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The Sliding DFT generates the spectrum for every input sample. Using the FFT, the spectrum is generated only after a certain number of samples (N) are obtained. It appears to me as though the cycles to perform the Sliding DFT would be much larger than the cycles required to do an FFT, to generate an N point DFT. Would it be recommended to use the Sliding DFT to generate an N point spectrum? The motivation for me to consider using the Sliding DFT to generate an N point spectrum is time resolution.

Could anyone give me an idea of the challenges in implementing the Sliding DFT on a DSP?

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  • $\begingroup$ For Audio? Storing an entire N point spectrum per audio sample results in a lot of data, so streaming the DFT results to/from memory would be a major constraining factor. Also, more overlap can be used with the more efficient FFT to gain some time resolution. $\endgroup$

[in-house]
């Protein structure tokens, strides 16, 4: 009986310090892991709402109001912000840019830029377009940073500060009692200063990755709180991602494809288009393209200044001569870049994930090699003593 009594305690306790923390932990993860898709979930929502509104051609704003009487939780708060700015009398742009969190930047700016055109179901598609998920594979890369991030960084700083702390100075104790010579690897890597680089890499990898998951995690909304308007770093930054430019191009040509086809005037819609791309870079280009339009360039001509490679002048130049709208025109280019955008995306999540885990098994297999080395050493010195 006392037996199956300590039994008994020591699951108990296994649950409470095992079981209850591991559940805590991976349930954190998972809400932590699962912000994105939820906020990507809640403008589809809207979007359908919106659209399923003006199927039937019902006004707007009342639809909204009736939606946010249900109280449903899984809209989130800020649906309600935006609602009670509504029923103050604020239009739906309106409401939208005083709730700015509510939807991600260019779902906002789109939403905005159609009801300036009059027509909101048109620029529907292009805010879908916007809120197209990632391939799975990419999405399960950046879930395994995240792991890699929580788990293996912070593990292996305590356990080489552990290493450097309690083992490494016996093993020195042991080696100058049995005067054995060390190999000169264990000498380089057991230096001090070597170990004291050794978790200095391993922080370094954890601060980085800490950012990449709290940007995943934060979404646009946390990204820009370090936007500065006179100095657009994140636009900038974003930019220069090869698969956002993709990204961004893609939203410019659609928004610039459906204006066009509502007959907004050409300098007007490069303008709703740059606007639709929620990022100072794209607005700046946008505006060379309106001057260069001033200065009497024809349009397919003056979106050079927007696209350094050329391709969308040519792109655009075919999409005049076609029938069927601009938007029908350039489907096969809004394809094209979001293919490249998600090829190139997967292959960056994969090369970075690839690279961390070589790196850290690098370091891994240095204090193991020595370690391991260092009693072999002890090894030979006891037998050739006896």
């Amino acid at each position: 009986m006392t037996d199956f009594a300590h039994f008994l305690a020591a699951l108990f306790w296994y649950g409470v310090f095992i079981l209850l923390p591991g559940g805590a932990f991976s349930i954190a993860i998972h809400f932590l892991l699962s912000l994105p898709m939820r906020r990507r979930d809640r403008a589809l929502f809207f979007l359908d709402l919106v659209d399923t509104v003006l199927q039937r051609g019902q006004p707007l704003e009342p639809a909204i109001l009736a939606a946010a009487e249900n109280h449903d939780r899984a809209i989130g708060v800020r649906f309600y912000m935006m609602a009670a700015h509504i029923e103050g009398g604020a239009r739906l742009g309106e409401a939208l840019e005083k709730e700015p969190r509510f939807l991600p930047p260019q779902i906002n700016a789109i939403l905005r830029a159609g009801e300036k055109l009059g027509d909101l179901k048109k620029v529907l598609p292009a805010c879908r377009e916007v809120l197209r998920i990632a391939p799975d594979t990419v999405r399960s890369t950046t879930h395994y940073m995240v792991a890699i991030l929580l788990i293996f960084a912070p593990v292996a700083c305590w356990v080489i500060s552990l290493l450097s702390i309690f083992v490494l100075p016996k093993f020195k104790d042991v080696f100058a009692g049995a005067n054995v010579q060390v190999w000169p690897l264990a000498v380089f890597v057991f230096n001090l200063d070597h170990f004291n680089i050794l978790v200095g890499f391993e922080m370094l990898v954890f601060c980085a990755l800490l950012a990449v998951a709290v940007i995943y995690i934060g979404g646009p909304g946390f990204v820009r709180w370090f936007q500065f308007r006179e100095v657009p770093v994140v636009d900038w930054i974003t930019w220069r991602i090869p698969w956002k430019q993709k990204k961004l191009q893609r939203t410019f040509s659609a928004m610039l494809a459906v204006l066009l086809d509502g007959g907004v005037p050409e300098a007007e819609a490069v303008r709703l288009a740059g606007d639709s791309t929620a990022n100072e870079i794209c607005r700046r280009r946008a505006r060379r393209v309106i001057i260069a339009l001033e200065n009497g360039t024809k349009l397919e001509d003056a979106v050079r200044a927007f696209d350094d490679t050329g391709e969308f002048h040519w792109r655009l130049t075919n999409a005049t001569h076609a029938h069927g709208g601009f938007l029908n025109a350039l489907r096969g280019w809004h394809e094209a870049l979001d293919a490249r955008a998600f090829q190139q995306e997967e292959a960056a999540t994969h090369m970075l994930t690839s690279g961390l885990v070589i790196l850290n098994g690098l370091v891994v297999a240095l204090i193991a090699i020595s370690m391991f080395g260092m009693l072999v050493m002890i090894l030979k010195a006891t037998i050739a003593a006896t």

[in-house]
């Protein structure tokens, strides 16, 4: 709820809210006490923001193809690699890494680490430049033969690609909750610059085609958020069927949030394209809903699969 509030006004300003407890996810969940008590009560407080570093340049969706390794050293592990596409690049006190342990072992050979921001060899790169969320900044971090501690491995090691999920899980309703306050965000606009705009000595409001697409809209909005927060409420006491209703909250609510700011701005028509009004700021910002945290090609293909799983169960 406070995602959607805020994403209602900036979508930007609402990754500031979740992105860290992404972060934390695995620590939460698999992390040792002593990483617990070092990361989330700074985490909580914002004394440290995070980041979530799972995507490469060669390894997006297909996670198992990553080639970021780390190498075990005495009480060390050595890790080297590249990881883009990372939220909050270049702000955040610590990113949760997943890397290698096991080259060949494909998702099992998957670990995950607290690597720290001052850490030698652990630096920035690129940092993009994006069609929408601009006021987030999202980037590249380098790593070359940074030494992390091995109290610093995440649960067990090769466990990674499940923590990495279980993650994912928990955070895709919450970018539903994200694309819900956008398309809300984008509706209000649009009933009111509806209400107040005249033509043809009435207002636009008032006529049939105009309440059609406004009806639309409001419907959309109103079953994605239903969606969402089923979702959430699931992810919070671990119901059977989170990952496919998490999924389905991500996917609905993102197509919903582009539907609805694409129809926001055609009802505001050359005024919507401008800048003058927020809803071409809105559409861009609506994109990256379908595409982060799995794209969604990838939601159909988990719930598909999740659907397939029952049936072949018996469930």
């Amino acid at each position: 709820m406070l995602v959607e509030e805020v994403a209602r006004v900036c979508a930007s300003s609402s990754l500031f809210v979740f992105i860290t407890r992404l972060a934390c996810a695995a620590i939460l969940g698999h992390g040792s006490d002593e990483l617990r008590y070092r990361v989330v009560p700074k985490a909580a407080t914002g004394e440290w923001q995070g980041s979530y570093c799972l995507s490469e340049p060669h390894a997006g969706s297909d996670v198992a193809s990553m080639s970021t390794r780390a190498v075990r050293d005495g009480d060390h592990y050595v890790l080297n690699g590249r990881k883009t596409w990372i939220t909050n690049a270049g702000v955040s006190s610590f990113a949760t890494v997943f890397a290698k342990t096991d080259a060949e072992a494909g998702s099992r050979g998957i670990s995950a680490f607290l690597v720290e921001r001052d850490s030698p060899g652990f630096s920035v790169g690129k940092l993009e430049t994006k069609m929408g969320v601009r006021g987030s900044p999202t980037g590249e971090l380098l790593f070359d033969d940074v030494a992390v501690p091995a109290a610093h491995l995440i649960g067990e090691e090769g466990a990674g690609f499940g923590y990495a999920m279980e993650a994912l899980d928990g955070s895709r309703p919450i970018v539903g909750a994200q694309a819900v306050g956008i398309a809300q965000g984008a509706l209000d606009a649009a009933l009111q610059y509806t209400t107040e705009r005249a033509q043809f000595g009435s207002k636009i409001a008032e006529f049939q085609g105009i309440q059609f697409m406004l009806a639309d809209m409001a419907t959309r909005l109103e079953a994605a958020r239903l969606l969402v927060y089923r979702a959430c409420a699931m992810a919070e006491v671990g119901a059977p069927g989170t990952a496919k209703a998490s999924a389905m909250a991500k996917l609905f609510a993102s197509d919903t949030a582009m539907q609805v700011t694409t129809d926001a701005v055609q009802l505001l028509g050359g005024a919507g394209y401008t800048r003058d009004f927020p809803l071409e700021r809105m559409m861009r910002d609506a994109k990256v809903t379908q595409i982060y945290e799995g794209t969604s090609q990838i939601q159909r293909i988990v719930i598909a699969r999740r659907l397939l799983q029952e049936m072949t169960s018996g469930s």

– hotpaw2
    Feb 24 '16 at 16:25
  • $\begingroup$ my only concern with the sliding DFT is a similar concern for the moving average filter implemented the efficient way, with an accumulator. if you cannot guarantee that what falls off the edge of the delay line (and is subtracted from the accumulator) is not exactly what was added before, including roundoff error, you might get stuck with little turds in your accumulator that will never come out nor will die away. $\endgroup$ Feb 25 '16 at 0:54
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The paper Sliding DFT control algorithm for three-phase active power filter implements a sliding a sliding DFT on a TMS320F2812 from Texas Instruments, and discusses some advantages, and An Enhanced Interpolated-Modulated Sliding DFT for High Reporting Rate PMUs does similar work on FPGA.

From what I remember, you may have a look at the stability, see The Sliding DFT.

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